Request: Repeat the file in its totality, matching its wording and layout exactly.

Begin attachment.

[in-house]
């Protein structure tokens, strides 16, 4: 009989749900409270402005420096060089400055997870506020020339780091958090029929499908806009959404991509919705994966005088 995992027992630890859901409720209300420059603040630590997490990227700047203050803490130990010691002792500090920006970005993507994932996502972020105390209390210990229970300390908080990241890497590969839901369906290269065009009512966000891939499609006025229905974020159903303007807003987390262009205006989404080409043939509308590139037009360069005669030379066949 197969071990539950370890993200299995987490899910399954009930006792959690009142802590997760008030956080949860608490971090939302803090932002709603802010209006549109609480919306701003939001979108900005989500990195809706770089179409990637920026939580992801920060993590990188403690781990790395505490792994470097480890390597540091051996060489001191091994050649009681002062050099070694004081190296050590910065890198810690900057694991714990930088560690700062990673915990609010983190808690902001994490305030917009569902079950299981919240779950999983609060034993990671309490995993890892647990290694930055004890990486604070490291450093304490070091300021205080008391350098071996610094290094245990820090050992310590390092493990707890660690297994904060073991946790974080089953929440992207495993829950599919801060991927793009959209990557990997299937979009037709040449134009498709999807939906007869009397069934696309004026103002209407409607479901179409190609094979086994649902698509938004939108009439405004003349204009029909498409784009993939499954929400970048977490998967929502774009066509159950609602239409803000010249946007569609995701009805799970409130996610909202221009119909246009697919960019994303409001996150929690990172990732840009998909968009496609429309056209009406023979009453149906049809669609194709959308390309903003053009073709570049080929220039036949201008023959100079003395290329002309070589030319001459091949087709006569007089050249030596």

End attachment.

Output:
[in-house]
């Protein structure tokens, strides 16, 4: 009989749900409270402005420096060089400055997870506020020339780091958090029929499908806009959404991509919705994966005088 995992027992630890859901409720209300420059603040630590997490990227700047203050803490130990010691002792500090920006970005993507994932996502972020105390209390210990229970300390908080990241890497590969839901369906290269065009009512966000891939499609006025229905974020159903303007807003987390262009205006989404080409043939509308590139037009360069005669030379066949 197969071990539950370890993200299995987490899910399954009930006792959690009142802590997760008030956080949860608490971090939302803090932002709603802010209006549109609480919306701003939001979108900005989500990195809706770089179409990637920026939580992801920060993590990188403690781990790395505490792994470097480890390597540091051996060489001191091994050649009681002062050099070694004081190296050590910065890198810690900057694991714990930088560690700062990673915990609010983190808690902001994490305030917009569902079950299981919240779950999983609060034993990671309490995993890892647990290694930055004890990486604070490291450093304490070091300021205080008391350098071996610094290094245990820090050992310590390092493990707890660690297994904060073991946790974080089953929440992207495993829950599919801060991927793009959209990557990997299937979009037709040449134009498709999807939906007869009397069934696309004026103002209407409607479901179409190609094979086994649902698509938004939108009439405004003349204009029909498409784009993939499954929400970048977490998967929502774009066509159950609602239409803000010249946007569609995701009805799970409130996610909202221009119909246009697919960019994303409001996150929690990172990732840009998909968009496609429309056209009406023979009453149906049809669609194709959308390309903003053009073709570049080929220039036949201008023959100079003395290329002309070589030319001459091949087709006569007089050249030596």